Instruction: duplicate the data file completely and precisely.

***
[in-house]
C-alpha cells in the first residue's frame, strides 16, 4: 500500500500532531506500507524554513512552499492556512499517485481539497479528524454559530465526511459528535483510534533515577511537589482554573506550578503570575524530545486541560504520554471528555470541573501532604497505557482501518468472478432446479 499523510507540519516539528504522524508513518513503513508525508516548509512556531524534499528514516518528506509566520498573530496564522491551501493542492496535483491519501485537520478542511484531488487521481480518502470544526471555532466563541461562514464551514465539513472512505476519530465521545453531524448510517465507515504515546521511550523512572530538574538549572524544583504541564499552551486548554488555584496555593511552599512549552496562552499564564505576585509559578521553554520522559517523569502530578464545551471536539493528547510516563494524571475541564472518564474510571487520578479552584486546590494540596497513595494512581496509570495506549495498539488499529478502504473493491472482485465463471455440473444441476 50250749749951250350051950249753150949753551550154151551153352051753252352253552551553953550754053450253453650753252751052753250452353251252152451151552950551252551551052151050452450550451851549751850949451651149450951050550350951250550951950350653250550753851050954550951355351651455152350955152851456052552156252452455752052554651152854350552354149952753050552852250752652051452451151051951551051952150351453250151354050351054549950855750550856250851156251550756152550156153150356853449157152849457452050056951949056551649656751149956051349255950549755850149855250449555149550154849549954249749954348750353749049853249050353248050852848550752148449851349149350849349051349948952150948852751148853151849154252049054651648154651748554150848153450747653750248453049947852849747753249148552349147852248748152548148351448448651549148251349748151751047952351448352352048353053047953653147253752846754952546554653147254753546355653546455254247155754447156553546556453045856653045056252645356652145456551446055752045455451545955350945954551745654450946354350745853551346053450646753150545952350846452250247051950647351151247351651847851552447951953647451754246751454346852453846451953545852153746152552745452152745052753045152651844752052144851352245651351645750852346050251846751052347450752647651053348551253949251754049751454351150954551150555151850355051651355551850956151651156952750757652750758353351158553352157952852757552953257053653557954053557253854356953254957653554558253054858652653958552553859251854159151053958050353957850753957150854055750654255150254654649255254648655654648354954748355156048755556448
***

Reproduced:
[in-house]
C-alpha cells in the first residue's frame, strides 16, 4: 500500500500532531506500507524554513512552499492556512499517485481539497479528524454559530465526511459528535483510534533515577511537589482554573506550578503570575524530545486541560504520554471528555470541573501532604497505557482501518468472478432446479 499523510507540519516539528504522524508513518513503513508525508516548509512556531524534499528514516518528506509566520498573530496564522491551501493542492496535483491519501485537520478542511484531488487521481480518502470544526471555532466563541461562514464551514465539513472512505476519530465521545453531524448510517465507515504515546521511550523512572530538574538549572524544583504541564499552551486548554488555584496555593511552599512549552496562552499564564505576585509559578521553554520522559517523569502530578464545551471536539493528547510516563494524571475541564472518564474510571487520578479552584486546590494540596497513595494512581496509570495506549495498539488499529478502504473493491472482485465463471455440473444441476 50250749749951250350051950249753150949753551550154151551153352051753252352253552551553953550754053450253453650753252751052753250452353251252152451151552950551252551551052151050452450550451851549751850949451651149450951050550350951250550951950350653250550753851050954550951355351651455152350955152851456052552156252452455752052554651152854350552354149952753050552852250752652051452451151051951551051952150351453250151354050351054549950855750550856250851156251550756152550156153150356853449157152849457452050056951949056551649656751149956051349255950549755850149855250449555149550154849549954249749954348750353749049853249050353248050852848550752148449851349149350849349051349948952150948852751148853151849154252049054651648154651748554150848153450747653750248453049947852849747753249148552349147852248748152548148351448448651549148251349748151751047952351448352352048353053047953653147253752846754952546554653147254753546355653546455254247155754447156553546556453045856653045056252645356652145456551446055752045455451545955350945954551745654450946354350745853551346053450646753150545952350846452250247051950647351151247351651847851552447951953647451754246751454346852453846451953545852153746152552745452152745052753045152651844752052144851352245651351645750852346050251846751052347450752647651053348551253949251754049751454351150954551150555151850355051651355551850956151651156952750757652750758353351158553352157952852757552953257053653557954053557253854356953254957653554558253054858652653958552553859251854159151053958050353957850753957150854055750654255150254654649255254648655654648354954748355156048755556448